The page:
Brave New Arc­tic

The Un­told Story of the Melt­ing North

Foreword Reviews - - Spotlight Reviews -

Mark C. Ser­reze, Prince­ton Univer­sity Press (APRIL) Hard­cover $24.95 (248pp), 978-0-691-17399-3

Geog­ra­pher Mark C. Ser­reze ad­mits that it took him a while to fully un­der­stand how hu­man ac­tions cause dras­tic en­vi­ron­men­tal changes in the Arc­tic. How­ever, when mount­ing ev­i­dence helped him reach his “epiphany,” he shifted gears quickly, be­com­ing an ar­dent ad­vo­cate for the en­dan­gered po­lar re­gion. His book sounds a clar­ion call about the global con­se­quences of a melt­ing north.

Though full of acronyms and com­plex con­cepts, Ser­reze’s text is clear, ac­ces­si­ble to a pop­u­lar au­di­ence and ac­com­pa­nied with nu­mer­ous il­lus­tra­tions. Weather wonks and fans of po­lar ad­ven­ture will be espe­cially riv­eted as Ser­reze de­scribes “Arc­tic am­pli­fi­ca­tion”—the var­i­ous en­vi­ron­men­tal feed­back loops that en­hance ris­ing air and wa­ter tem­per­a­tures, a melt­ing cryosphere, and al­tered sea and wind cir­cu­la­tion. He pa­tiently builds the case for ac­tion to re­verse these pat­terns, which cause ex­treme weather and ris­ing sea lev­els else­where, too.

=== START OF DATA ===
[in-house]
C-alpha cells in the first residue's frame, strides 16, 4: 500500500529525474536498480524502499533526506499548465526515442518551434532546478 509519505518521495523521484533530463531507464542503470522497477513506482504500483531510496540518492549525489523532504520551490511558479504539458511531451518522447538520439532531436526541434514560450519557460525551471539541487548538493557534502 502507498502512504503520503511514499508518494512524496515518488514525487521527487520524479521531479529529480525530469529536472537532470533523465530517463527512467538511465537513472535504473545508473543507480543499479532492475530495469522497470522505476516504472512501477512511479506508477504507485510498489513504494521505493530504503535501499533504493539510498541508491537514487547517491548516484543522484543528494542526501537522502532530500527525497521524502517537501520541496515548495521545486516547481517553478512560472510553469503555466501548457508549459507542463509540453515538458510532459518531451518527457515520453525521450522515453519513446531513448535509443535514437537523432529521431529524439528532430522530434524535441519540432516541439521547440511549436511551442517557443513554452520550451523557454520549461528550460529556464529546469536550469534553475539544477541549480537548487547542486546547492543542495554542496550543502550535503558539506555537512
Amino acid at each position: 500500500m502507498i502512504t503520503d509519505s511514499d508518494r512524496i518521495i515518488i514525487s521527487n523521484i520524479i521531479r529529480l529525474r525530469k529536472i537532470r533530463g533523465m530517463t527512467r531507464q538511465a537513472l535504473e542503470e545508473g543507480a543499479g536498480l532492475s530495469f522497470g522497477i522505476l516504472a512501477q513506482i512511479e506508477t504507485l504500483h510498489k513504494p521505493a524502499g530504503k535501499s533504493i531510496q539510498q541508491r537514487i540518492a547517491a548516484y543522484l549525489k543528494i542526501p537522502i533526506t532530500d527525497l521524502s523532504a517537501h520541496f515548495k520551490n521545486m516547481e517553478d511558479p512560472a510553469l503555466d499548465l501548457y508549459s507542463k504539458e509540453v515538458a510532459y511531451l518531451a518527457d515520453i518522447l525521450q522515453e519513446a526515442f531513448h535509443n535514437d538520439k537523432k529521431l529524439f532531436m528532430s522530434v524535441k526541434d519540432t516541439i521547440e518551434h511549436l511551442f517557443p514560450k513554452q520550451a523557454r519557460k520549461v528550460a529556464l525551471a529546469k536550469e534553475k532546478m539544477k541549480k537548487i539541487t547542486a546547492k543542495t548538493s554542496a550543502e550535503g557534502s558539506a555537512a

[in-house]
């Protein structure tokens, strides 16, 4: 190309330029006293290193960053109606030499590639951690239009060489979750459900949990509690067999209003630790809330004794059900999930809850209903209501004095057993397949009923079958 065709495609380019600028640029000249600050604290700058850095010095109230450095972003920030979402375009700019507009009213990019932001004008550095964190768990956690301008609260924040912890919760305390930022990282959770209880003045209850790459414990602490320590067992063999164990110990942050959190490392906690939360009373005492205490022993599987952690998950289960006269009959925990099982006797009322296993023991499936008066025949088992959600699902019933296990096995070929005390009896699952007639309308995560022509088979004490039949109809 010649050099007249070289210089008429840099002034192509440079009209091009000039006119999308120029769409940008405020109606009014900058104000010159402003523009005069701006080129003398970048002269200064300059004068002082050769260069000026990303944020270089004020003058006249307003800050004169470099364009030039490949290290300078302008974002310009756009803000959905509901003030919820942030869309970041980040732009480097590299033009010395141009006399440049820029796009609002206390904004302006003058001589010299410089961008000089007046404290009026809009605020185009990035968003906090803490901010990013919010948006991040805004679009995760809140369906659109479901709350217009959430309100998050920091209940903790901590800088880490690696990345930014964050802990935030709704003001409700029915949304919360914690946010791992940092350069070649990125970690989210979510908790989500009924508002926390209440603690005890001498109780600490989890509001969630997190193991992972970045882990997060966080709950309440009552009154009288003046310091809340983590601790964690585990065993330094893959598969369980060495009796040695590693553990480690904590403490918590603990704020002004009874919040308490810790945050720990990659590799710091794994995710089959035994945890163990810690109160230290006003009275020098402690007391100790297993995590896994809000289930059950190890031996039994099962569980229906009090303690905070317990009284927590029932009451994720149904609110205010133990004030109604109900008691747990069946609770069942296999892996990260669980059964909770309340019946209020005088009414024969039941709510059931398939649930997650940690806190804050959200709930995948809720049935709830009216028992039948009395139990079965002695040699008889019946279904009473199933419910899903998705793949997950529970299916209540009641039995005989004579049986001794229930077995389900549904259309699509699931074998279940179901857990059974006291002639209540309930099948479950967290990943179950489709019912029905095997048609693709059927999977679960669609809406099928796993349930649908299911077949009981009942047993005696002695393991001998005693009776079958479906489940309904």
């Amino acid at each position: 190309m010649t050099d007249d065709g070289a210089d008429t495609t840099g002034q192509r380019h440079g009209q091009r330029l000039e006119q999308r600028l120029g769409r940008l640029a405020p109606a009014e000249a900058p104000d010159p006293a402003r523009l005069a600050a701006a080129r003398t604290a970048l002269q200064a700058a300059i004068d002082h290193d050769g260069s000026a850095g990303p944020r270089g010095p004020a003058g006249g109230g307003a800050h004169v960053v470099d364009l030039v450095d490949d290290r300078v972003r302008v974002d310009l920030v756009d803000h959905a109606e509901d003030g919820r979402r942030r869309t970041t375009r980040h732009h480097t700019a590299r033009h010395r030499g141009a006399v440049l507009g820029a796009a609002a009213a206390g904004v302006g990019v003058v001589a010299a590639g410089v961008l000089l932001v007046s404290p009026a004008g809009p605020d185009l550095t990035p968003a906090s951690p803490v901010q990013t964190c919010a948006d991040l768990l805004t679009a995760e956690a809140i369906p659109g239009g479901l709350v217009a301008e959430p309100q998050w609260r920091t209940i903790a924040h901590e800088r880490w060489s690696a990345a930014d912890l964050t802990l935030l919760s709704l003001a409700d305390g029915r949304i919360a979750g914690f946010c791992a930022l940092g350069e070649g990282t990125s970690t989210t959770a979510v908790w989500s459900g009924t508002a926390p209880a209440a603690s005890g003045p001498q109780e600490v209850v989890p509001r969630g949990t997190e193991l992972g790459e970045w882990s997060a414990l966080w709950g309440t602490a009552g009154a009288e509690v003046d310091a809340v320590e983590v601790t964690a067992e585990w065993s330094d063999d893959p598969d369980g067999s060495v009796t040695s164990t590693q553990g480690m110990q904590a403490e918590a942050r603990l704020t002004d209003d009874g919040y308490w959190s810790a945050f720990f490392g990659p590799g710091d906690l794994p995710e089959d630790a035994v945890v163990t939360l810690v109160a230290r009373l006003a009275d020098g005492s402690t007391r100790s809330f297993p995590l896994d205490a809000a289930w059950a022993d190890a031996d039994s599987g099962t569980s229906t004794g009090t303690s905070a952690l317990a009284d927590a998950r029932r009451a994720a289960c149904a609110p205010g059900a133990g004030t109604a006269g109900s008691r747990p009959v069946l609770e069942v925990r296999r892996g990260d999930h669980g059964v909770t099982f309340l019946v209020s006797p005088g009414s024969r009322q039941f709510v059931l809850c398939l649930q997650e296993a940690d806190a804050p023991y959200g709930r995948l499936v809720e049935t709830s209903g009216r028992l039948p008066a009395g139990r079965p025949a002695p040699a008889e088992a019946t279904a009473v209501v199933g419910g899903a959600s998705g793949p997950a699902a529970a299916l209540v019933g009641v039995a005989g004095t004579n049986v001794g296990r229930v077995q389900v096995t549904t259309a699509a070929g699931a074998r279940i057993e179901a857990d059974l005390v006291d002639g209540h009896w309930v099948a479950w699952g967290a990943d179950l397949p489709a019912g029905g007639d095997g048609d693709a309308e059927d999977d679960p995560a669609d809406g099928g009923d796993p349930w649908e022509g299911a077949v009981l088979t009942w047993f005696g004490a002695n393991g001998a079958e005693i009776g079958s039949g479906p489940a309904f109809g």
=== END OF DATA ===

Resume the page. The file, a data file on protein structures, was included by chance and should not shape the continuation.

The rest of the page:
At times the book has the feel­ing of a sus­pense­ful de­tec­tive novel, with ded­i­cated sci­en­tist pro­tag­o­nists try­ing to beat the clock against im­pend­ing en­vi­ron­men­tal dis­as­ter, all the while bat­tling self-in­ter­ested po­lit­i­cal and cor­po­rate ac­tors who lust af­ter “re­sources” that can more eas­ily be ex­tracted from an ice-free zone and who threaten im­por­tant re­search work with law­suits and fund­ing cuts. At other times, there is a melan­choly tone as the au­thor ele­gizes with past ob­ser­va­tions of a frozen land­scape that will never be the same again.

Brave New Arc­tic paints a chill­ing sce­nario for a rapidly warm­ing po­lar re­gion if sci­en­tists and gov­ern­ment lead­ers can­not find a way to work to­gether—and soon—to re­verse the worst as­pects of cli­mate change.

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